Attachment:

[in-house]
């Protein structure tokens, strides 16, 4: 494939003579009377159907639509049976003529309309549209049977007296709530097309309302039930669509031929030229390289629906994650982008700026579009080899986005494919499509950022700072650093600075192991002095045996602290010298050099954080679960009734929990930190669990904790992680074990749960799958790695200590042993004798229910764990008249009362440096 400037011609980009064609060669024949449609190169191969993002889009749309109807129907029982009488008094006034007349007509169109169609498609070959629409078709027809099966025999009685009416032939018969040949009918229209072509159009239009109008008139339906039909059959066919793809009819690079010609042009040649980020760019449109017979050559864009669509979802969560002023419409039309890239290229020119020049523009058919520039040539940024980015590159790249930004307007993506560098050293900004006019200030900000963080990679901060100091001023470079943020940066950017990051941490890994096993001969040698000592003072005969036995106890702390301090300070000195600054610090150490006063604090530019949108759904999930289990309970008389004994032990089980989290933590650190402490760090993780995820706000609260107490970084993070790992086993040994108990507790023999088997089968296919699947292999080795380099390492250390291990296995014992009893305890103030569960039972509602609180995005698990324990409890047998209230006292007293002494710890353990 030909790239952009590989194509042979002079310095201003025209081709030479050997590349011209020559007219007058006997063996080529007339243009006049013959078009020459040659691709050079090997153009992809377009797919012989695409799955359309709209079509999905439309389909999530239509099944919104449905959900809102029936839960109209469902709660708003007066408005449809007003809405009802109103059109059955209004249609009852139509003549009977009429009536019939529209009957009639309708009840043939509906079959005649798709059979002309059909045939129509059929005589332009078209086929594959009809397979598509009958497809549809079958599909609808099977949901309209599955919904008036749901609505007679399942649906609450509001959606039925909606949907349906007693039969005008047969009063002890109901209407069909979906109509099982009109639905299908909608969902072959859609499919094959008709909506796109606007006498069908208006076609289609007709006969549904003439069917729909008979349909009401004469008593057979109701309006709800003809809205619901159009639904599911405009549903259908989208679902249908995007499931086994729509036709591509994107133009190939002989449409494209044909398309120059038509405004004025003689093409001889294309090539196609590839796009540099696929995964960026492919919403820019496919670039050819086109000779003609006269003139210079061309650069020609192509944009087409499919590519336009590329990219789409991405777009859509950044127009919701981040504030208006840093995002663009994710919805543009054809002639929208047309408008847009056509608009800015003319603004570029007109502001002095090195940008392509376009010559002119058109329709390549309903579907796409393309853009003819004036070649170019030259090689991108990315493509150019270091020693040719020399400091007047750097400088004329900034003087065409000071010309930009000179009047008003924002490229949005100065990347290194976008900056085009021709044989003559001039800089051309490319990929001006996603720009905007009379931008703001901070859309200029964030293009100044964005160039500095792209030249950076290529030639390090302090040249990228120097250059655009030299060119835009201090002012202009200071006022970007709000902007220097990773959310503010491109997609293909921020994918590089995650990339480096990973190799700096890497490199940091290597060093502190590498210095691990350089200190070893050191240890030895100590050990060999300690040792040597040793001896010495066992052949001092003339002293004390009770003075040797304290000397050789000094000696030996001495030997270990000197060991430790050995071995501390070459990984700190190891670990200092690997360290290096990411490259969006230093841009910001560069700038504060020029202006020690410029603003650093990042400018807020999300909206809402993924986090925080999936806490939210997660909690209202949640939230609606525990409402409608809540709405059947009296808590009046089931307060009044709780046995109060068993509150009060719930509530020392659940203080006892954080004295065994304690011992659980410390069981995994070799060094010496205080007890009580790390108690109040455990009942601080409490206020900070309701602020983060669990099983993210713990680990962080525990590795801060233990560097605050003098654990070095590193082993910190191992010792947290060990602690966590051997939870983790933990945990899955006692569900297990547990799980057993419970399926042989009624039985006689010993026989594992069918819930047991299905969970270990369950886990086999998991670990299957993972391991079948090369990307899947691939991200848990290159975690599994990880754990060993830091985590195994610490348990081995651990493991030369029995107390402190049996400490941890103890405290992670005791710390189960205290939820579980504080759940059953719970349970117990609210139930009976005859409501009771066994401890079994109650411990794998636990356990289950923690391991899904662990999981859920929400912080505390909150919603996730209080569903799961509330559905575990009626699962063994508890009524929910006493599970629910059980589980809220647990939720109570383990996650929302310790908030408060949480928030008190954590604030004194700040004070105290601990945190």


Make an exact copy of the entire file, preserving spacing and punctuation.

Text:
[in-house]
């Protein structure tokens, strides 16, 4: 494939003579009377159907639509049976003529309309549209049977007296709530097309309302039930669509031929030229390289629906994650982008700026579009080899986005494919499509950022700072650093600075192991002095045996602290010298050099954080679960009734929990930190669990904790992680074990749960799958790695200590042993004798229910764990008249009362440096 400037011609980009064609060669024949449609190169191969993002889009749309109807129907029982009488008094006034007349007509169109169609498609070959629409078709027809099966025999009685009416032939018969040949009918229209072509159009239009109008008139339906039909059959066919793809009819690079010609042009040649980020760019449109017979050559864009669509979802969560002023419409039309890239290229020119020049523009058919520039040539940024980015590159790249930004307007993506560098050293900004006019200030900000963080990679901060100091001023470079943020940066950017990051941490890994096993001969040698000592003072005969036995106890702390301090300070000195600054610090150490006063604090530019949108759904999930289990309970008389004994032990089980989290933590650190402490760090993780995820706000609260107490970084993070790992086993040994108990507790023999088997089968296919699947292999080795380099390492250390291990296995014992009893305890103030569960039972509602609180995005698990324990409890047998209230006292007293002494710890353990 030909790239952009590989194509042979002079310095201003025209081709030479050997590349011209020559007219007058006997063996080529007339243009006049013959078009020459040659691709050079090997153009992809377009797919012989695409799955359309709209079509999905439309389909999530239509099944919104449905959900809102029936839960109209469902709660708003007066408005449809007003809405009802109103059109059955209004249609009852139509003549009977009429009536019939529209009957009639309708009840043939509906079959005649798709059979002309059909045939129509059929005589332009078209086929594959009809397979598509009958497809549809079958599909609808099977949901309209599955919904008036749901609505007679399942649906609450509001959606039925909606949907349906007693039969005008047969009063002890109901209407069909979906109509099982009109639905299908909608969902072959859609499919094959008709909506796109606007006498069908208006076609289609007709006969549904003439069917729909008979349909009401004469008593057979109701309006709800003809809205619901159009639904599911405009549903259908989208679902249908995007499931086994729509036709591509994107133009190939002989449409494209044909398309120059038509405004004025003689093409001889294309090539196609590839796009540099696929995964960026492919919403820019496919670039050819086109000779003609006269003139210079061309650069020609192509944009087409499919590519336009590329990219789409991405777009859509950044127009919701981040504030208006840093995002663009994710919805543009054809002639929208047309408008847009056509608009800015003319603004570029007109502001002095090195940008392509376009010559002119058109329709390549309903579907796409393309853009003819004036070649170019030259090689991108990315493509150019270091020693040719020399400091007047750097400088004329900034003087065409000071010309930009000179009047008003924002490229949005100065990347290194976008900056085009021709044989003559001039800089051309490319990929001006996603720009905007009379931008703001901070859309200029964030293009100044964005160039500095792209030249950076290529030639390090302090040249990228120097250059655009030299060119835009201090002012202009200071006022970007709000902007220097990773959310503010491109997609293909921020994918590089995650990339480096990973190799700096890497490199940091290597060093502190590498210095691990350089200190070893050191240890030895100590050990060999300690040792040597040793001896010495066992052949001092003339002293004390009770003075040797304290000397050789000094000696030996001495030997270990000197060991430790050995071995501390070459990984700190190891670990200092690997360290290096990411490259969006230093841009910001560069700038504060020029202006020690410029603003650093990042400018807020999300909206809402993924986090925080999936806490939210997660909690209202949640939230609606525990409402409608809540709405059947009296808590009046089931307060009044709780046995109060068993509150009060719930509530020392659940203080006892954080004295065994304690011992659980410390069981995994070799060094010496205080007890009580790390108690109040455990009942601080409490206020900070309701602020983060669990099983993210713990680990962080525990590795801060233990560097605050003098654990070095590193082993910190191992010792947290060990602690966590051997939870983790933990945990899955006692569900297990547990799980057993419970399926042989009624039985006689010993026989594992069918819930047991299905969970270990369950886990086999998991670990299957993972391991079948090369990307899947691939991200848990290159975690599994990880754990060993830091985590195994610490348990081995651990493991030369029995107390402190049996400490941890103890405290992670005791710390189960205290939820579980504080759940059953719970349970117990609210139930009976005859409501009771066994401890079994109650411990794998636990356990289950923690391991899904662990999981859920929400912080505390909150919603996730209080569903799961509330559905575990009626699962063994508890009524929910006493599970629910059980589980809220647990939720109570383990996650929302310790908030408060949480928030008190954590604030004194700040004070105290601990945190």